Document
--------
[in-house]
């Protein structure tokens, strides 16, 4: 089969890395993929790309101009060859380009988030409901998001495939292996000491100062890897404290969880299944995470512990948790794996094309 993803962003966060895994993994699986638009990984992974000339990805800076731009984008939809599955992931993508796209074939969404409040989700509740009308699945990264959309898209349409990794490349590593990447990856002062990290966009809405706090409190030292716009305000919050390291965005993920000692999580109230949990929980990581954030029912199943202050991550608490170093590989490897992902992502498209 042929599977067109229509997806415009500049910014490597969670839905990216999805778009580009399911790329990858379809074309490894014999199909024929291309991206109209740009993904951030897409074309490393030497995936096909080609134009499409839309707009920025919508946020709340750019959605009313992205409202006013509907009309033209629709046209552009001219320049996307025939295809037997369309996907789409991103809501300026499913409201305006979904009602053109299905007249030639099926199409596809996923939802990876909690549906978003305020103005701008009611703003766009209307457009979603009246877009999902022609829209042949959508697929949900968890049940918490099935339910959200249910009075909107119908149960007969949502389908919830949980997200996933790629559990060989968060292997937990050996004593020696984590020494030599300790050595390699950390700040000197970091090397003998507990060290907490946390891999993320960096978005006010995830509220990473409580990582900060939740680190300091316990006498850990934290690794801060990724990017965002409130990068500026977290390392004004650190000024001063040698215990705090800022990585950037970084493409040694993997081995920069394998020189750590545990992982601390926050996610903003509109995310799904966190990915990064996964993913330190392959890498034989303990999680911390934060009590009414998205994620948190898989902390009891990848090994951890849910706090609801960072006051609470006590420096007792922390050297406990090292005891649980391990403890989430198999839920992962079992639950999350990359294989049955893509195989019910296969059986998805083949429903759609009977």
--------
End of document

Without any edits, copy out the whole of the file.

[in-house]
């Protein structure tokens, strides 16, 4: 089969890395993929790309101009060859380009988030409901998001495939292996000491100062890897404290969880299944995470512990948790794996094309 993803962003966060895994993994699986638009990984992974000339990805800076731009984008939809599955992931993508796209074939969404409040989700509740009308699945990264959309898209349409990794490349590593990447990856002062990290966009809405706090409190030292716009305000919050390291965005993920000692999580109230949990929980990581954030029912199943202050991550608490170093590989490897992902992502498209 042929599977067109229509997806415009500049910014490597969670839905990216999805778009580009399911790329990858379809074309490894014999199909024929291309991206109209740009993904951030897409074309490393030497995936096909080609134009499409839309707009920025919508946020709340750019959605009313992205409202006013509907009309033209629709046209552009001219320049996307025939295809037997369309996907789409991103809501300026499913409201305006979904009602053109299905007249030639099926199409596809996923939802990876909690549906978003305020103005701008009611703003766009209307457009979603009246877009999902022609829209042949959508697929949900968890049940918490099935339910959200249910009075909107119908149960007969949502389908919830949980997200996933790629559990060989968060292997937990050996004593020696984590020494030599300790050595390699950390700040000197970091090397003998507990060290907490946390891999993320960096978005006010995830509220990473409580990582900060939740680190300091316990006498850990934290690794801060990724990017965002409130990068500026977290390392004004650190000024001063040698215990705090800022990585950037970084493409040694993997081995920069394998020189750590545990992982601390926050996610903003509109995310799904966190990915990064996964993913330190392959890498034989303990999680911390934060009590009414998205994620948190898989902390009891990848090994951890849910706090609801960072006051609470006590420096007792922390050297406990090292005891649980391990403890989430198999839920992962079992639950999350990359294989049955893509195989019910296969059986998805083949429903759609009977």